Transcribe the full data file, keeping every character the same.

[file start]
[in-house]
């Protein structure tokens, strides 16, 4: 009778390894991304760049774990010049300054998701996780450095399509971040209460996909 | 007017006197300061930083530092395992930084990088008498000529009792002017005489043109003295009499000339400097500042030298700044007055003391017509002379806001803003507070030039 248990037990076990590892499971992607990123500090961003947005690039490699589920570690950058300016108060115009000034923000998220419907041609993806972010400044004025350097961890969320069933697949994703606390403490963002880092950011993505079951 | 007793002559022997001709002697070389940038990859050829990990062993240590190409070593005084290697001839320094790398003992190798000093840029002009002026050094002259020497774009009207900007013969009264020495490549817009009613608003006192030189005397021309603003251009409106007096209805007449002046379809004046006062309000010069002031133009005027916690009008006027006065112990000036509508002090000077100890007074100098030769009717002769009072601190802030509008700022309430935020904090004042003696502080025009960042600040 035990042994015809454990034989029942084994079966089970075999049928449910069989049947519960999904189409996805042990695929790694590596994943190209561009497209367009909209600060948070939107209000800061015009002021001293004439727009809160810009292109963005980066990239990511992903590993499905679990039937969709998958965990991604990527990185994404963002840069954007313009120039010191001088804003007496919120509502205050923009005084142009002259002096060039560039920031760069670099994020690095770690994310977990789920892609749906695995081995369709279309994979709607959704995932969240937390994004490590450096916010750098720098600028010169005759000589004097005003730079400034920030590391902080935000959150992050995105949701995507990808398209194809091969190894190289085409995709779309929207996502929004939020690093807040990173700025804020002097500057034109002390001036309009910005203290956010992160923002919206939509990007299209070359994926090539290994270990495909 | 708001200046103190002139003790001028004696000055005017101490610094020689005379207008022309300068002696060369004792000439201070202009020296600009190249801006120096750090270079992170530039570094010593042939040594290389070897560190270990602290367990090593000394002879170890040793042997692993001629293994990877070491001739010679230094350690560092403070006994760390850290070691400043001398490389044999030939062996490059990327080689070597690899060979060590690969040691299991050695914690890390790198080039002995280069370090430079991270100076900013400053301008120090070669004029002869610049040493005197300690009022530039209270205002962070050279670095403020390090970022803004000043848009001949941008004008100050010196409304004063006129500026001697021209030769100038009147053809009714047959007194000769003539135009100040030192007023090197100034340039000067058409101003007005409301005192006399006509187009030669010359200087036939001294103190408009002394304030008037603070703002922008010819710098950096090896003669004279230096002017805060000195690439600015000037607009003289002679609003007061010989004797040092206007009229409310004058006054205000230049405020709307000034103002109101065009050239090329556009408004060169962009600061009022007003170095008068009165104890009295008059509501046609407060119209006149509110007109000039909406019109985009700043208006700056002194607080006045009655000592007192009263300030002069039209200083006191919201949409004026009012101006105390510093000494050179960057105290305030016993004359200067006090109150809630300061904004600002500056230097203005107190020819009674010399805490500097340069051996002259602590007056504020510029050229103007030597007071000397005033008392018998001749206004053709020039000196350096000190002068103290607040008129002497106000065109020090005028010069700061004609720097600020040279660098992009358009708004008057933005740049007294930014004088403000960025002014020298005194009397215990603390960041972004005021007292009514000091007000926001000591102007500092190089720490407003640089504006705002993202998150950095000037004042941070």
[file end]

[in-house]
């Protein structure tokens, strides 16, 4: 009778390894991304760049774990010049300054998701996780450095399509971040209460996909 | 007017006197300061930083530092395992930084990088008498000529009792002017005489043109003295009499000339400097500042030298700044007055003391017509002379806001803003507070030039 248990037990076990590892499971992607990123500090961003947005690039490699589920570690950058300016108060115009000034923000998220419907041609993806972010400044004025350097961890969320069933697949994703606390403490963002880092950011993505079951 | 007793002559022997001709002697070389940038990859050829990990062993240590190409070593005084290697001839320094790398003992190798000093840029002009002026050094002259020497774009009207900007013969009264020495490549817009009613608003006192030189005397021309603003251009409106007096209805007449002046379809004046006062309000010069002031133009005027916690009008006027006065112990000036509508002090000077100890007074100098030769009717002769009072601190802030509008700022309430935020904090004042003696502080025009960042600040 035990042994015809454990034989029942084994079966089970075999049928449910069989049947519960999904189409996805042990695929790694590596994943190209561009497209367009909209600060948070939107209000800061015009002021001293004439727009809160810009292109963005980066990239990511992903590993499905679990039937969709998958965990991604990527990185994404963002840069954007313009120039010191001088804003007496919120509502205050923009005084142009002259002096060039560039920031760069670099994020690095770690994310977990789920892609749906695995081995369709279309994979709607959704995932969240937390994004490590450096916010750098720098600028010169005759000589004097005003730079400034920030590391902080935000959150992050995105949701995507990808398209194809091969190894190289085409995709779309929207996502929004939020690093807040990173700025804020002097500057034109002390001036309009910005203290956010992160923002919206939509990007299209070359994926090539290994270990495909 | 708001200046103190002139003790001028004696000055005017101490610094020689005379207008022309300068002696060369004792000439201070202009020296600009190249801006120096750090270079992170530039570094010593042939040594290389070897560190270990602290367990090593000394002879170890040793042997692993001629293994990877070491001739010679230094350690560092403070006994760390850290070691400043001398490389044999030939062996490059990327080689070597690899060979060590690969040691299991050695914690890390790198080039002995280069370090430079991270100076900013400053301008120090070669004029002869610049040493005197300690009022530039209270205002962070050279670095403020390090970022803004000043848009001949941008004008100050010196409304004063006129500026001697021209030769100038009147053809009714047959007194000769003539135009100040030192007023090197100034340039000067058409101003007005409301005192006399006509187009030669010359200087036939001294103190408009002394304030008037603070703002922008010819710098950096090896003669004279230096002017805060000195690439600015000037607009003289002679609003007061010989004797040092206007009229409310004058006054205000230049405020709307000034103002109101065009050239090329556009408004060169962009600061009022007003170095008068009165104890009295008059509501046609407060119209006149509110007109000039909406019109985009700043208006700056002194607080006045009655000592007192009263300030002069039209200083006191919201949409004026009012101006105390510093000494050179960057105290305030016993004359200067006090109150809630300061904004600002500056230097203005107190020819009674010399805490500097340069051996002259602590007056504020510029050229103007030597007071000397005033008392018998001749206004053709020039000196350096000190002068103290607040008129002497106000065109020090005028010069700061004609720097600020040279660098992009358009708004008057933005740049007294930014004088403000960025002014020298005194009397215990603390960041972004005021007292009514000091007000926001000591102007500092190089720490407003640089504006705002993202998150950095000037004042941070």